It’s time to stop talking about James Levine’s comeback. After a scintillating return to Carnegie Hall in May and a fleet, immaculate Così fan tutte at the Metropolitan Opera in September, Levine has proven what he never really had to: his powers have not waned in his absence from the podium. Given sensible scheduling and interesting repertoire, we can focus once again on his music-making.

As I wrote, that first, feted Carnegie concert began with “a shining evocation of the sacred land of the Holy Grail”. With Wagner dealt with, only Verdi remained of this year’s major bicentennials. Although the rest of the programme here was unconventional, the traditional overture still came first, this time with I vespri siciliani, a work that premièred five years later than the first concert’s Lohengrin. Strong and indomitable, this was controlled Verdi. With sighing winds and fiery strings, though, it was none the cooler for that restraint.

Moving from Verdi to Elliott Carter’s formidably brilliant Variations for Orchestra proved a gutsy move from Levine, to put it mildly. The comparison certainly underlined Carter’s achievements in a piece that Levine conducts frequently and with surpassing understanding. (This was the third time he had performed this work on this stage with this orchestra since 2005.) Carter’s Variations come with innovations beyond a classic attempt to conjure unity from diversity and diversity from unity. Two ritornelli vie with the principal theme, shifting across the orchestra at different speeds and with changing instrumentations to provide a further layer of complexity and more threads of development. Although the variations compress towards the fifth of their number before relaxing out again, the whole piece gives the impression of careening towards something left unsaid, with trumpets ticking as the end approaches. Sturdy high modernism this may be, but Carter’s distinctively witty, nimble, and generous nature go with it. One could not imagine a more committed nor a more secure performance than this.

To end the first half, Levine went back from Carter beyond Verdi to Rossini, and his solo cantata from 1832, Giovanna d’Arco. Orchestrated rather unimaginatively for chamber forces by Salvatore Sciarrino, the cantata is the narrative of Joan of Arc’s mental preparations as she prepares to head off for war and death. In Joyce DiDonato, it found an interpreter more than able to balance its emotional and storytelling demands with the bel canto line and coloratura dazzle it requires. She marries nuanced acting technique to an innate understanding of and conviction with the Italian language, and possess a voice full of power but so flexible that it swoons and sparks almost in the same breath. For all the fireworks – not least, nattily, at “la flamma” – it was DiDonato’s ability to expose the nuances of text that was most impressive. Take an “addio” that moved from desolation to joy, or the myriad inflections of “la vittoria” repeated to the heavens.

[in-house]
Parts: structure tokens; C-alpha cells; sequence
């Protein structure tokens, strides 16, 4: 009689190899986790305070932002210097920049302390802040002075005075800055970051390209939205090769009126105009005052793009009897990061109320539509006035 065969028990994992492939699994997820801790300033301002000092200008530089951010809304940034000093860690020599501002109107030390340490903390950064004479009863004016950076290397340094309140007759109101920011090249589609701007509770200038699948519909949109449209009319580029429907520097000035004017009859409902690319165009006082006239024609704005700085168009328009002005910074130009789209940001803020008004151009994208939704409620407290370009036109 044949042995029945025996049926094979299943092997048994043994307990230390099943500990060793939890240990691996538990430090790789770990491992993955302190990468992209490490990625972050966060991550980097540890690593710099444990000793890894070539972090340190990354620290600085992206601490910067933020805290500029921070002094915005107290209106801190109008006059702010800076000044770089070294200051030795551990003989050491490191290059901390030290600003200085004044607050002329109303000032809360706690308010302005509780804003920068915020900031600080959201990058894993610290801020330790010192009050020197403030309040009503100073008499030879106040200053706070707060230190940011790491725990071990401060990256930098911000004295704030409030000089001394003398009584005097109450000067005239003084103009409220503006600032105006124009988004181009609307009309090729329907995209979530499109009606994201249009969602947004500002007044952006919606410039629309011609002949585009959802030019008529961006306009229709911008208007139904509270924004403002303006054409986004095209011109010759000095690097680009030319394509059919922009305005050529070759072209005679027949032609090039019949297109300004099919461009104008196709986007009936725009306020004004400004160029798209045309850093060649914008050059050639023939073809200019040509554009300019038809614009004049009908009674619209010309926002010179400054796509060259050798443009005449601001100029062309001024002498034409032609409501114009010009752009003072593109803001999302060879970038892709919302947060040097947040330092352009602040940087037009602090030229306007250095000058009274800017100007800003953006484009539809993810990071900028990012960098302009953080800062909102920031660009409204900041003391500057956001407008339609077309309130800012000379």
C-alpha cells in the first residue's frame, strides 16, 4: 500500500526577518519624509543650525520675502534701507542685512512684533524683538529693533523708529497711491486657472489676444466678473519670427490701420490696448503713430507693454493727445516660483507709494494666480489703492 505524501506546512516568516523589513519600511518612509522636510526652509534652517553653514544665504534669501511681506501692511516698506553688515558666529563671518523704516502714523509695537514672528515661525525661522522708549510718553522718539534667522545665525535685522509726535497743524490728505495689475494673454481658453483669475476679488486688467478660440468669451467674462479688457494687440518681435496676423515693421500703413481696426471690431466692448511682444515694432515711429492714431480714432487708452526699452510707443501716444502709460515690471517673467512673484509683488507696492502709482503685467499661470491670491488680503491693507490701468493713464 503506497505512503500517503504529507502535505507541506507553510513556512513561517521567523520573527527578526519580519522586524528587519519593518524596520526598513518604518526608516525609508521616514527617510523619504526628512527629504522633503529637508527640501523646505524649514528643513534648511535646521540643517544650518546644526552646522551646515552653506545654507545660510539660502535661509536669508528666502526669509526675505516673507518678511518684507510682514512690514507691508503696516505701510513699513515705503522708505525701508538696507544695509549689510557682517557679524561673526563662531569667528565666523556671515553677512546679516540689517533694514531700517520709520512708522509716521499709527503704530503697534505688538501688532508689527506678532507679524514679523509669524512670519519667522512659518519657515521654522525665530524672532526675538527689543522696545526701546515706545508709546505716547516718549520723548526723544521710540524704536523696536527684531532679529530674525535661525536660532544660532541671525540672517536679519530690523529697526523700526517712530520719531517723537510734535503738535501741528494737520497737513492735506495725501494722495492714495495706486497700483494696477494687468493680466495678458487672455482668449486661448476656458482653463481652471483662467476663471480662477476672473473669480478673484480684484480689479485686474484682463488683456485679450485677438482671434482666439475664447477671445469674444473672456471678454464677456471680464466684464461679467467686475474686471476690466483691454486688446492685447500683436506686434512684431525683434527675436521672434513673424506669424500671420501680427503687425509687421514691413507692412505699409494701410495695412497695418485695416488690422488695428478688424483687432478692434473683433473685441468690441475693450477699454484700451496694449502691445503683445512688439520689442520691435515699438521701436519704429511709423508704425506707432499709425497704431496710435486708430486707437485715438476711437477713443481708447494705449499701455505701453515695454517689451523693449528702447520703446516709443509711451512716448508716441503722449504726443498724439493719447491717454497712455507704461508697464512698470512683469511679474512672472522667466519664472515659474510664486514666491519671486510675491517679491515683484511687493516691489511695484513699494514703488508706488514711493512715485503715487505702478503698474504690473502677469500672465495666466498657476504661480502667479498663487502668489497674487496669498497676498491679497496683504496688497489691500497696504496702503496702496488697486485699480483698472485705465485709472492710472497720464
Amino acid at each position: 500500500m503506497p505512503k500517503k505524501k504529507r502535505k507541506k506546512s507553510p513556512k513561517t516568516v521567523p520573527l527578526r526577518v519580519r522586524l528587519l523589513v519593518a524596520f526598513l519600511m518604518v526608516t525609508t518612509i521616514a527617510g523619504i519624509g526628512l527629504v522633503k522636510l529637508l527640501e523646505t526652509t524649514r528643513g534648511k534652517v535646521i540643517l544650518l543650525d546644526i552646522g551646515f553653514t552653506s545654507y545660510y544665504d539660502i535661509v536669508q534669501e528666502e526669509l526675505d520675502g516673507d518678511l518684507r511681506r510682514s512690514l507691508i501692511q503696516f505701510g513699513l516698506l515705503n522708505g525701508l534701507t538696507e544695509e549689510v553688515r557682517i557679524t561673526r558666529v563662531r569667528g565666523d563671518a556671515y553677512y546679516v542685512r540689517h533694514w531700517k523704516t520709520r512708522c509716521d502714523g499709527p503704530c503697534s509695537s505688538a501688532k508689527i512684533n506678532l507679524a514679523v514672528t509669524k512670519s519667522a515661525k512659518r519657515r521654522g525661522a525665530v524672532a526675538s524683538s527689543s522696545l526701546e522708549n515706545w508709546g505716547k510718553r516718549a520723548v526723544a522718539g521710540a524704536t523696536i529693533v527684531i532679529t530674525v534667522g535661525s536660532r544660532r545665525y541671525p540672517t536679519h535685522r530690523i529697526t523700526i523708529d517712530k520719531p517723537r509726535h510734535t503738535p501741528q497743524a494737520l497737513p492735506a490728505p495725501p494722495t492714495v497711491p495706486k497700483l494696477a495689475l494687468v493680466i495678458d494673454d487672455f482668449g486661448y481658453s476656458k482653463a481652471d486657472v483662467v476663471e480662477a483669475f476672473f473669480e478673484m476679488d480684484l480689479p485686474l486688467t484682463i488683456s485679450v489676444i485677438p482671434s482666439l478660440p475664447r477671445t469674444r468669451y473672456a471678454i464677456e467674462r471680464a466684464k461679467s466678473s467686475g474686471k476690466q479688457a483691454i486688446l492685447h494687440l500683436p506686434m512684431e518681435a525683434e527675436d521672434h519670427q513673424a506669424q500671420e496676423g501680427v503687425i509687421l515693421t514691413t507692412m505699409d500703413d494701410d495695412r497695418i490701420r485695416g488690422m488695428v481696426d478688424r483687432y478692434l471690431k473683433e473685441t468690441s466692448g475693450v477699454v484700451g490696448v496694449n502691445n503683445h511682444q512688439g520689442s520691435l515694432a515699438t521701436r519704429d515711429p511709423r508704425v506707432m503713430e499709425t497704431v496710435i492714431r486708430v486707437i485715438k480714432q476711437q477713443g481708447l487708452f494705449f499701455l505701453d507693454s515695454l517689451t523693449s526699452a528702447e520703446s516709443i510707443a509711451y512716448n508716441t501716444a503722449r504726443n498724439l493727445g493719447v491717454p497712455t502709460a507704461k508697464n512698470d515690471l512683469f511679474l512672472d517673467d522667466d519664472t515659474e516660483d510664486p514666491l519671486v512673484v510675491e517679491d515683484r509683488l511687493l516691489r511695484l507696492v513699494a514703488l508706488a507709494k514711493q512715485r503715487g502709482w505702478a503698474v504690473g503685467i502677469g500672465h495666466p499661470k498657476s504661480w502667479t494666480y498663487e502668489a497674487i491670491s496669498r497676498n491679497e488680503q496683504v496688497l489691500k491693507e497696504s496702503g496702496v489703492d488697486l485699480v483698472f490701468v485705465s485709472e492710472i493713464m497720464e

Two arias from Mozart’s La clemenza di Tito were scarcely less accomplished. Levine captured some of the humane majesty he found in his recent Così for the introduction to Sesto’s great aria, “Deh, per questo istante solo”. Deliciously floating the opening stanzas with extraordinary length of line, DiDonato perfectly charted the progression of Sesto’s worries as he moves towards death at the expense of betrayal. Vitellia’s “Non più di fiori” raised more questions, although not in an extraordinary recitative. (Another number, another exquisitely fragile “addio.”) The aria proper exposed some trouble with the lower reaches of the demanding range required, something not aided by the volume of sound Levine extracted from his orchestra. Even so, this was compelling singing.

Not so much in Beethoven’s Seventh. The May concert’s Beethoven with Evgeny Kissin suggested that Levine favours a steadfast style in this composer’s music, tending towards a vastness that seems overly massive even for those of us who prefer our Beethoven to be of the Barenboim vintage. So it proved here, although with a surprising bluntness. Heavy Beethoven has its place, of course (think late Klemperer), but a lack of surprise, indeed of unpredictability in development, left me wanting more from this Seventh. Even the peek-a-boo dismissal of the scherzo’s third trio was deadpan, and the finale steadfastly refused to take off at all. Moreover, the only unifying feature seemed to be slamming accents from the timpani and low strings, which became particularly tedious late on. The MET Orchestra, however, sounded peerless.